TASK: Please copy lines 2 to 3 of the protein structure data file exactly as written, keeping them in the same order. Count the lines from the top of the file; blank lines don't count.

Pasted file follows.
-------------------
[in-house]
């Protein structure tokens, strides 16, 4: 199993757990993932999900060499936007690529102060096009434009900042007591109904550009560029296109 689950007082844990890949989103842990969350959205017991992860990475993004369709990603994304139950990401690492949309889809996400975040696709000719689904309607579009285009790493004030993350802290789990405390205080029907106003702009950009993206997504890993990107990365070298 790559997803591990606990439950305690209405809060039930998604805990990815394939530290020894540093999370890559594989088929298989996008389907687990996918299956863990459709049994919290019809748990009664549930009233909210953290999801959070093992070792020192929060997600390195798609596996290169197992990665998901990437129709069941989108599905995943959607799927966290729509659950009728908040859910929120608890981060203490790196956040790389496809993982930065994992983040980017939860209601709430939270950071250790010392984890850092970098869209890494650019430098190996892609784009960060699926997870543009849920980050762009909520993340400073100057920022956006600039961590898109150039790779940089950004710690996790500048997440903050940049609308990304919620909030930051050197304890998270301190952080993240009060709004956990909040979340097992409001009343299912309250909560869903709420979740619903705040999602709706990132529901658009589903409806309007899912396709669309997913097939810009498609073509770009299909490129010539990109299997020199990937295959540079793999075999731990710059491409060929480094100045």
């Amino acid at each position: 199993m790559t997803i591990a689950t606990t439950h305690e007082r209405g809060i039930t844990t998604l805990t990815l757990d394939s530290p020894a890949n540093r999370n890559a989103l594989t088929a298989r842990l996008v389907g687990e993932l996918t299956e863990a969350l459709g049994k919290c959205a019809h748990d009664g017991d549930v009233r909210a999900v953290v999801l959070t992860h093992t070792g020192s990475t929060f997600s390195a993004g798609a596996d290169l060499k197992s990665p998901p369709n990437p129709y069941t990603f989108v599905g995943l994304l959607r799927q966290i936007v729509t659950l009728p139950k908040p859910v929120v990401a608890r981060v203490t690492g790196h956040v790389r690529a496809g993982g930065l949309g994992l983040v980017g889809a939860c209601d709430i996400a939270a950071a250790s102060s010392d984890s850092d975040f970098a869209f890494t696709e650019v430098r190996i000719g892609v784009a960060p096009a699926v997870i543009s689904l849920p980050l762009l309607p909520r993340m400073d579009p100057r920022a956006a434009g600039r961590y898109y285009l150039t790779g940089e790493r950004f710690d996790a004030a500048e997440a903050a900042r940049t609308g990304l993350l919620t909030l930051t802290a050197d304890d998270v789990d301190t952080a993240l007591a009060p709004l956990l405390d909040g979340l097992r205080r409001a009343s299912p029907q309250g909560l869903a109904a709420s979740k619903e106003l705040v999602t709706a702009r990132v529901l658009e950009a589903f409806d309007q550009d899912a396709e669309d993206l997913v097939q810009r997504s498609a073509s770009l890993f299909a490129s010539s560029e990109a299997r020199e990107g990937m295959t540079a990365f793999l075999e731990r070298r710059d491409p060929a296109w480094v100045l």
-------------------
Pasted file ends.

């Protein structure tokens, strides 16, 4: 199993757990993932999900060499936007690529102060096009434009900042007591109904550009560029296109 689950007082844990890949989103842990969350959205017991992860990475993004369709990603994304139950990401690492949309889809996400975040696709000719689904309607579009285009790493004030993350802290789990405390205080029907106003702009950009993206997504890993990107990365070298 790559997803591990606990439950305690209405809060039930998604805990990815394939530290020894540093999370890559594989088929298989996008389907687990996918299956863990459709049994919290019809748990009664549930009233909210953290999801959070093992070792020192929060997600390195798609596996290169197992990665998901990437129709069941989108599905995943959607799927966290729509659950009728908040859910929120608890981060203490790196956040790389496809993982930065994992983040980017939860209601709430939270950071250790010392984890850092970098869209890494650019430098190996892609784009960060699926997870543009849920980050762009909520993340400073100057920022956006600039961590898109150039790779940089950004710690996790500048997440903050940049609308990304919620909030930051050197304890998270301190952080993240009060709004956990909040979340097992409001009343299912309250909560869903709420979740619903705040999602709706990132529901658009589903409806309007899912396709669309997913097939810009498609073509770009299909490129010539990109299997020199990937295959540079793999075999731990710059491409060929480094100045």
């Amino acid at each position: 199993m790559t997803i591990a689950t606990t439950h305690e007082r209405g809060i039930t844990t998604l805990t990815l757990d394939s530290p020894a890949n540093r999370n890559a989103l594989t088929a298989r842990l996008v389907g687990e993932l996918t299956e863990a969350l459709g049994k919290c959205a019809h748990d009664g017991d549930v009233r909210a999900v953290v999801l959070t992860h093992t070792g020192s990475t929060f997600s390195a993004g798609a596996d290169l060499k197992s990665p998901p369709n990437p129709y069941t990603f989108v599905g995943l994304l959607r799927q966290i936007v729509t659950l009728p139950k908040p859910v929120v990401a608890r981060v203490t690492g790196h956040v790389r690529a496809g993982g930065l949309g994992l983040v980017g889809a939860c209601d709430i996400a939270a950071a250790s102060s010392d984890s850092d975040f970098a869209f890494t696709e650019v430098r190996i000719g892609v784009a960060p096009a699926v997870i543009s689904l849920p980050l762009l309607p909520r993340m400073d579009p100057r920022a956006a434009g600039r961590y898109y285009l150039t790779g940089e790493r950004f710690d996790a004030a500048e997440a903050a900042r940049t609308g990304l993350l919620t909030l930051t802290a050197d304890d998270v789990d301190t952080a993240l007591a009060p709004l956990l405390d909040g979340l097992r205080r409001a009343s299912p029907q309250g909560l869903a109904a709420s979740k619903e106003l705040v999602t709706a702009r990132v529901l658009e950009a589903f409806d309007q550009d899912a396709e669309d993206l997913v097939q810009r997504s498609a073509s770009l890993f299909a490129s010539s560029e990109a299997r020199e990107g990937m295959t540079a990365f793999l075999e731990r070298r710059d491409p060929a296109w480094v100045l």